Who Governs Local Government?

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  • Cover Type: Softcover | Hebrew
  • Number Of Pages: 126 Pages
  • Price: 45 NIS

An analysis of the status of local government in Israel and the current centralized system in light of accepted democratic principles, including a proposal for a gradual process of comprehensive reform.

It is strange that the language of Israeli democracy still lacks an accepted Hebrew term for the English word “accountability.” Who is accountable to citizens? Who must report to them about events in schools, welfare offices, on the roads, and in residential neighborhoods? How should local governments take account of its residents’ special needs, wishes, and priorities when they themselves have to lobby in the corridors of power in Jerusalem?

Even though mayors have been directly elected since 1978, the dominant view in Israel does not see local government as a separate arm of government but rather as a “local administration,” an executive arm of the central government.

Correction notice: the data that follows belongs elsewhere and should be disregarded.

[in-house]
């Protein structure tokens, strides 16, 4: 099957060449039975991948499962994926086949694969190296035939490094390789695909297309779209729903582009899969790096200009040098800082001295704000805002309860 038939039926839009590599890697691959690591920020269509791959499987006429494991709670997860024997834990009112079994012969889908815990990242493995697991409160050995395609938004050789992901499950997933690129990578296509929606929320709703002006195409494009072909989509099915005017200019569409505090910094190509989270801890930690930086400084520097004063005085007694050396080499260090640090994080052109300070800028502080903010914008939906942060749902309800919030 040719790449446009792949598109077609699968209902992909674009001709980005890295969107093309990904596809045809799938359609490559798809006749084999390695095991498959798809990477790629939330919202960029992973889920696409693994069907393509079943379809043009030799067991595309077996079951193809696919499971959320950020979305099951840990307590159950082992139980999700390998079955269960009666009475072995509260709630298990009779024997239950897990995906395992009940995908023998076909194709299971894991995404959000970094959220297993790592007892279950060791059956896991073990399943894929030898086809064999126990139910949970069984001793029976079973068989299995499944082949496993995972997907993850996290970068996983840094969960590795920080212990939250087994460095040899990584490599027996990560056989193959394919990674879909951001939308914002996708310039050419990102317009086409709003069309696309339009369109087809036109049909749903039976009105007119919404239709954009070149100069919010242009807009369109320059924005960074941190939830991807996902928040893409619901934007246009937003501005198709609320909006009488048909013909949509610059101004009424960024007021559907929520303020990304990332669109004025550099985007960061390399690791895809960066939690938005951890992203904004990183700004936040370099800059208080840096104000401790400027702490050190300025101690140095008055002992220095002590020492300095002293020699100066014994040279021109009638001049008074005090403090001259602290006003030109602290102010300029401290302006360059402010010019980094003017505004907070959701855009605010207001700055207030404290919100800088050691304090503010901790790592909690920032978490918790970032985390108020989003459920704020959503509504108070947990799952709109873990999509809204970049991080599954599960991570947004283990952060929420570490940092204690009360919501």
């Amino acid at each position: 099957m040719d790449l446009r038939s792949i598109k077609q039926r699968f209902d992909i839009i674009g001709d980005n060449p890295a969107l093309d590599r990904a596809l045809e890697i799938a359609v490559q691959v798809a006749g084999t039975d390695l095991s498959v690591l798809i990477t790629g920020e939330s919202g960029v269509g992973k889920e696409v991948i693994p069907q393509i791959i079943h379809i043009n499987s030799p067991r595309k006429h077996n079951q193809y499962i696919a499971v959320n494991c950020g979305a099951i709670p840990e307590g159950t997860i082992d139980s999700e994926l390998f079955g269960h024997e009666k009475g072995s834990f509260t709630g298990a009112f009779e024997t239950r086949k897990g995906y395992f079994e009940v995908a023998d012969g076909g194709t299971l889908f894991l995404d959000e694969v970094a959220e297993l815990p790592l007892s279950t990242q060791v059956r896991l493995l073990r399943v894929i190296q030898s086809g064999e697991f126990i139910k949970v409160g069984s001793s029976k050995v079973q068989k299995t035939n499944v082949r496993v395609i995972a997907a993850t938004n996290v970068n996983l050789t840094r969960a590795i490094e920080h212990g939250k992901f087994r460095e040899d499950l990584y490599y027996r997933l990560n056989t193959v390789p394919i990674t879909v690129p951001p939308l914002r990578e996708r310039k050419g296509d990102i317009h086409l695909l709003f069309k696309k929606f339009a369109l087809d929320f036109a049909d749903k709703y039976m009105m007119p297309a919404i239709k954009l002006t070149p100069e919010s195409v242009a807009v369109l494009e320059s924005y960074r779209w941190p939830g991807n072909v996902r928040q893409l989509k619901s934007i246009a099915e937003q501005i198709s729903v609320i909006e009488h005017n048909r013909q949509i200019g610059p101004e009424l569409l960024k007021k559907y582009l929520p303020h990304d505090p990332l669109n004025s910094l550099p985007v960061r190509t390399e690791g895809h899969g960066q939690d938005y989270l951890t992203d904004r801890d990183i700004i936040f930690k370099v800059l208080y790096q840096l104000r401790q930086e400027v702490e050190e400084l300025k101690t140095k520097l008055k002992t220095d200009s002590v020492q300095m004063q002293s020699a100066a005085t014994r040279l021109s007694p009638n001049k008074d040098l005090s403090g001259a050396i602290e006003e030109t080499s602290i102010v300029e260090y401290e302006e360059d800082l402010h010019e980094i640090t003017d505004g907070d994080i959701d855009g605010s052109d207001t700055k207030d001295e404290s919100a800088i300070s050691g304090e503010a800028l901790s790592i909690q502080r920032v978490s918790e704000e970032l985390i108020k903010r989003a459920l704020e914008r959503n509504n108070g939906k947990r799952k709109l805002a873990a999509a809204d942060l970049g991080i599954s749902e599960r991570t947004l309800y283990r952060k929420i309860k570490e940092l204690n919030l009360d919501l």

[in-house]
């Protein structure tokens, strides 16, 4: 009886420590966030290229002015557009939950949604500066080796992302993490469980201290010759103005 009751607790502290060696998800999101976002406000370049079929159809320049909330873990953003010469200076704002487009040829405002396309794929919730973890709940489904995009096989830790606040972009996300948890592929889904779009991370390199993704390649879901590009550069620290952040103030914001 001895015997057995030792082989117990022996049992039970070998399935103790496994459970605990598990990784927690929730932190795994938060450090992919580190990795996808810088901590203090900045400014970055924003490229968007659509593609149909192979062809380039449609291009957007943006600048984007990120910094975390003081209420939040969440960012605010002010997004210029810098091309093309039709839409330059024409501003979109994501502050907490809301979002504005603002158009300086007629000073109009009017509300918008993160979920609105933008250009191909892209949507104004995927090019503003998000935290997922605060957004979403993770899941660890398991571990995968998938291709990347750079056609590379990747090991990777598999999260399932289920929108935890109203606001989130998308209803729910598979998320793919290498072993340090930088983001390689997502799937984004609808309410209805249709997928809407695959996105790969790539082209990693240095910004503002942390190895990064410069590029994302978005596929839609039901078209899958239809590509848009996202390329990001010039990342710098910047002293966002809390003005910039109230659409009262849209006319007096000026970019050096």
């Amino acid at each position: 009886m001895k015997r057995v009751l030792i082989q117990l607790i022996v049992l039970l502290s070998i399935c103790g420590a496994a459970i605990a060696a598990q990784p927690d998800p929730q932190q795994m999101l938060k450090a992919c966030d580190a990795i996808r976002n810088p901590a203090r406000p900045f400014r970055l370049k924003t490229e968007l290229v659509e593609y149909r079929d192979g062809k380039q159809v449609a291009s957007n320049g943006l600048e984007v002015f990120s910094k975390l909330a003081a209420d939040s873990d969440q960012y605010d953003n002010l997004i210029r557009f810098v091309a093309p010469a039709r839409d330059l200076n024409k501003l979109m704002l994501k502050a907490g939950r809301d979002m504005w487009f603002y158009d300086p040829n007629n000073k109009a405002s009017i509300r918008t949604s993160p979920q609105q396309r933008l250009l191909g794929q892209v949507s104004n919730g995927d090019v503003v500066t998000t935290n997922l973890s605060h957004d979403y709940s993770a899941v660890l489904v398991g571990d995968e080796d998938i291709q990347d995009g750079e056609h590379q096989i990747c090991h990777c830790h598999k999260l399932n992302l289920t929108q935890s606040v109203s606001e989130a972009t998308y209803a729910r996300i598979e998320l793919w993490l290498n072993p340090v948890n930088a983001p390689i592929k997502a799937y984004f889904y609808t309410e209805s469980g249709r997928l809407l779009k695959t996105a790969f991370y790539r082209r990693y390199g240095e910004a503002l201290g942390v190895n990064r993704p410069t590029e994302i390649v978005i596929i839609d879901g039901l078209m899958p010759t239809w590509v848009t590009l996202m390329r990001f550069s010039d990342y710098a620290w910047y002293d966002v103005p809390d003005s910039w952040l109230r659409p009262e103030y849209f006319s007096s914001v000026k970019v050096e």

The central government sets a uniform policy for all local authorities, which must either comply with its wishes or overstep its authority and budget. Instead of democratic oversight by an aware public, what has developed in Israel is bureaucratic oversight, which leaves citizens and their representatives with only a marginal role in the local government system. This work raises the question of the status of local government in Israel, analyzes the current centralized method in light of accepted principles of the democratic system, and proposes a gradual process for implementing a comprehensive reform that would help strengthen Israeli democracy and improve the quality of life of Israeli citizens.